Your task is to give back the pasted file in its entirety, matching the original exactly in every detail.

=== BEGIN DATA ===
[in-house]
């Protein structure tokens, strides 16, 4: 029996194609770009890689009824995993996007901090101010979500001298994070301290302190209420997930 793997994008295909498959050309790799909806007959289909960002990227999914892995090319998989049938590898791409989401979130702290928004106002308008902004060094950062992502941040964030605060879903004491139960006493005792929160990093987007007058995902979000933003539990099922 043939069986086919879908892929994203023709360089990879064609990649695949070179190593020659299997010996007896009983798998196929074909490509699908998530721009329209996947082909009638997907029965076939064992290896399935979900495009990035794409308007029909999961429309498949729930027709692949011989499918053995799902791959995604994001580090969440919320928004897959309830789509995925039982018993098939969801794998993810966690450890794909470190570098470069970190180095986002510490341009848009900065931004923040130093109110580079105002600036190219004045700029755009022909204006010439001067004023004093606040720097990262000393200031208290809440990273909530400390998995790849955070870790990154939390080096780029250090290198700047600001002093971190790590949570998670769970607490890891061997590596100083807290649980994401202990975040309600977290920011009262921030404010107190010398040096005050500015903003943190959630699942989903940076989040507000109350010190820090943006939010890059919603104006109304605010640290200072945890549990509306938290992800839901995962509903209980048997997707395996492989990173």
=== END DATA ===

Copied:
[in-house]
């Protein structure tokens, strides 16, 4: 029996194609770009890689009824995993996007901090101010979500001298994070301290302190209420997930 793997994008295909498959050309790799909806007959289909960002990227999914892995090319998989049938590898791409989401979130702290928004106002308008902004060094950062992502941040964030605060879903004491139960006493005792929160990093987007007058995902979000933003539990099922 043939069986086919879908892929994203023709360089990879064609990649695949070179190593020659299997010996007896009983798998196929074909490509699908998530721009329209996947082909009638997907029965076939064992290896399935979900495009990035794409308007029909999961429309498949729930027709692949011989499918053995799902791959995604994001580090969440919320928004897959309830789509995925039982018993098939969801794998993810966690450890794909470190570098470069970190180095986002510490341009848009900065931004923040130093109110580079105002600036190219004045700029755009022909204006010439001067004023004093606040720097990262000393200031208290809440990273909530400390998995790849955070870790990154939390080096780029250090290198700047600001002093971190790590949570998670769970607490890891061997590596100083807290649980994401202990975040309600977290920011009262921030404010107190010398040096005050500015903003943190959630699942989903940076989040507000109350010190820090943006939010890059919603104006109304605010640290200072945890549990509306938290992800839901995962509903209980048997997707395996492989990173």